- The Washington Times - Tuesday, June 15, 2004

PARIS — French antiterrorism police arrested 14 persons, including a Muslim prayer leader, and seized guns in raids of suspected Islamist militants in the Paris region yesterday, police said.

Police said the suspects were thought to have been involved in forging official papers. Blank documents and plastic laminating materials were found in the sweep.

Those taken into custody included at least one prayer leader, or imam, and some of his followers, police said.

Pistols also were seized in a detainee’s home, authorities said. Under French antiterrorism laws, the suspects can be questioned for 96 hours without charge.

In Spain, authorities also announced progress with antiterrorism probes.

Judge Baltasar Garzon said he has completed his investigation of an al Qaeda cell accused of helping plan the September 11 attacks in the United States. He did not disclose his findings, but the end of the probe could set the stage for a trial.

Judge Garzon has indicted 40 persons on terrorism charges, including 10 he accused of helping plan the September 11 attacks.

Meanwhile, one of his colleagues investigating the train bombings in Madrid leveled terrorism charges against three persons accused of helping supply dynamite used in the attacks, officials said. The March 11 bombings killed 191 persons.

A total of 23 persons, mostly Moroccans, have been charged in the bombings, blamed on Islamist militants with possible links to terror network al Qaeda.

In a coordinated strike across Europe, police last week arrested 17 suspected Islamist militants, including one suspected of masterminding the Madrid attacks and members of a purported cell in Belgium thought to be taking orders from him and planning an attack.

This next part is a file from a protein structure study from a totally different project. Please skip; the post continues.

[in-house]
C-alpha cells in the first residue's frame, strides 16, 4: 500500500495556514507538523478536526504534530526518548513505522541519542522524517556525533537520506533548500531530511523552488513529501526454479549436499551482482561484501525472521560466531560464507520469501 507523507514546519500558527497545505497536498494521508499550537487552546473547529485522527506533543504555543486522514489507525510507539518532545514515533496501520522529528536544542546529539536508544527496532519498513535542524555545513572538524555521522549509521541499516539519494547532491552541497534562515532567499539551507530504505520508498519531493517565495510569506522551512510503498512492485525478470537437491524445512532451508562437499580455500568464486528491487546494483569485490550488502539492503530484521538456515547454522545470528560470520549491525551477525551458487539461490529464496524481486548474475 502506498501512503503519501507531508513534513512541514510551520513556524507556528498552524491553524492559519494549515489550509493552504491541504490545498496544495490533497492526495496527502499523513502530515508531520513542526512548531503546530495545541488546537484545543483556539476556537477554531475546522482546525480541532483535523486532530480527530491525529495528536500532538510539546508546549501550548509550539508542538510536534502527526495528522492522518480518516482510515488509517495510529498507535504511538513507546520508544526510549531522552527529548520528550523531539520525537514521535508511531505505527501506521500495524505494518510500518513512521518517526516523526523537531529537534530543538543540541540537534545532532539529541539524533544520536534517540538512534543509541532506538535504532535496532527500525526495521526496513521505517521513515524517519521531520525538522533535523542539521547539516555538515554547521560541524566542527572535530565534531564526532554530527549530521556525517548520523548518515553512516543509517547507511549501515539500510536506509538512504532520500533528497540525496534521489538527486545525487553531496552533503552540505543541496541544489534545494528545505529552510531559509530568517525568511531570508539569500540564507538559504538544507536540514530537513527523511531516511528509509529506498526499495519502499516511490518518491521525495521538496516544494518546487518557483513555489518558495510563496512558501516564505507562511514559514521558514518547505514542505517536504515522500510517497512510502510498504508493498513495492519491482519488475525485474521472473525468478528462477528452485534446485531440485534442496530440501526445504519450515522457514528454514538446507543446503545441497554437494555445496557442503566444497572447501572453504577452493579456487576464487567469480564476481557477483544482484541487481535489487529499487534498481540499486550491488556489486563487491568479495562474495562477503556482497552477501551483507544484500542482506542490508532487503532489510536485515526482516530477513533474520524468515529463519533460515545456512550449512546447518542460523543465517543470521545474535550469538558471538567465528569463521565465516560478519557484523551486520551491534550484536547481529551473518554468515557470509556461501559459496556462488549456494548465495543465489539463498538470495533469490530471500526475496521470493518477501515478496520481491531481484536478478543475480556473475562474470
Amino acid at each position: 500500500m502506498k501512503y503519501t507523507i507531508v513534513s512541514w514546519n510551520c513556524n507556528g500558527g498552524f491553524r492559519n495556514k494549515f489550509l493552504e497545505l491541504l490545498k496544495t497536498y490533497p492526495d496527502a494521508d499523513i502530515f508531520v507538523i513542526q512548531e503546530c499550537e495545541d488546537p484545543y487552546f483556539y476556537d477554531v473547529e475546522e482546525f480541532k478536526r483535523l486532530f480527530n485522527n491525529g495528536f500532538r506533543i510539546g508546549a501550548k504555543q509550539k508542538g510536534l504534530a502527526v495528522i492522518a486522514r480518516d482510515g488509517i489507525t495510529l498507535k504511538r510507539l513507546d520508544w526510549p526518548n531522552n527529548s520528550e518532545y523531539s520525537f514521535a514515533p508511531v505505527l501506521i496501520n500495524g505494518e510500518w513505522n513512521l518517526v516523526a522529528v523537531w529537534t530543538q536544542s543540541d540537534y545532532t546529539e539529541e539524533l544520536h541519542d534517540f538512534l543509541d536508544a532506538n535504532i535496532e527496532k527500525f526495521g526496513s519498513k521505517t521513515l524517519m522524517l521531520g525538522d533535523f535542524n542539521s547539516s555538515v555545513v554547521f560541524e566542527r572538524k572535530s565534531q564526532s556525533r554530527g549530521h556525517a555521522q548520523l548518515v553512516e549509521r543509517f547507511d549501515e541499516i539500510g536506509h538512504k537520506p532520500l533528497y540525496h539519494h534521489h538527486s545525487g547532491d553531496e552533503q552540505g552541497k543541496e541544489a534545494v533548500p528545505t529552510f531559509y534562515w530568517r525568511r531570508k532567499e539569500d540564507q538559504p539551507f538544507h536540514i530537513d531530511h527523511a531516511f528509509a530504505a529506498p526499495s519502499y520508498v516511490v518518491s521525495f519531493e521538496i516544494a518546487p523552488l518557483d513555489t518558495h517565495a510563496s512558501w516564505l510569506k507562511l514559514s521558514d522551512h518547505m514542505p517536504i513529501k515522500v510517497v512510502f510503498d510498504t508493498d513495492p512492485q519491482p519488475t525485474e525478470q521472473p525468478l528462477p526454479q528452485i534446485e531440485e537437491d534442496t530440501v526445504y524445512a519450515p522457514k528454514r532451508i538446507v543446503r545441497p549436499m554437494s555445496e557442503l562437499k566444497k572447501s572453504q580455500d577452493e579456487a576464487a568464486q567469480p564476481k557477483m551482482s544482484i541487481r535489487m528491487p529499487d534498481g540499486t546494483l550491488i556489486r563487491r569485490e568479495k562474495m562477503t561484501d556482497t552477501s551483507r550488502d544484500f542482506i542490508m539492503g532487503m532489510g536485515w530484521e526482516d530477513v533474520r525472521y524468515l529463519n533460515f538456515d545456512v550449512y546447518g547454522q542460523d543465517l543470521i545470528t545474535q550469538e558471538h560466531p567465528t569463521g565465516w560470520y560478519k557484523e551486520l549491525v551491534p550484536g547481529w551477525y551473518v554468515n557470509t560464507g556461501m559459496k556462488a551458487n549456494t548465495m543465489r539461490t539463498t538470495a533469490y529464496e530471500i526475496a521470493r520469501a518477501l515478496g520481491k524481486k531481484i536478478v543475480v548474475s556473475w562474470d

In Norway, a prosecutor dropped all charges against the purported founder of Ansar al-Islam, a Kurdish Muslim terror group, citing a lack of evidence and fears that witness testimony in Iraq had been coerced.

Mullah Krekar, 47, a refugee in Norway since 1991, had been in and out of custody on numerous charges, including financing terrorism and suspicions that he plotted to kill political rivals in northern Iraq from 2000 to 2001.

Prosecutor Tor-Aksel Bush said he was dropping the case after more than two years of investigation.

“The prosecutor has not found grounds to charge Krekar for any crime,” Mr. Bush told reporters.

A key point in his decision, Mr. Bush said, was testimony from a 20-year-old would-be suicide bomber from Ansar al-Islam who told Norwegian police that he had been pressured into making false statements while a prisoner of a rival Kurdish group, the Patriotic Union of Kurdistan.

Mullah Krekar called the decision a victory.

He denies any association with the terror network and says he no longer has any contact with Ansar al-Islam.

The prosecutor also said that Norwegian police chose not to investigate further because they could not protect witnesses in Iraq from threats and reprisals.

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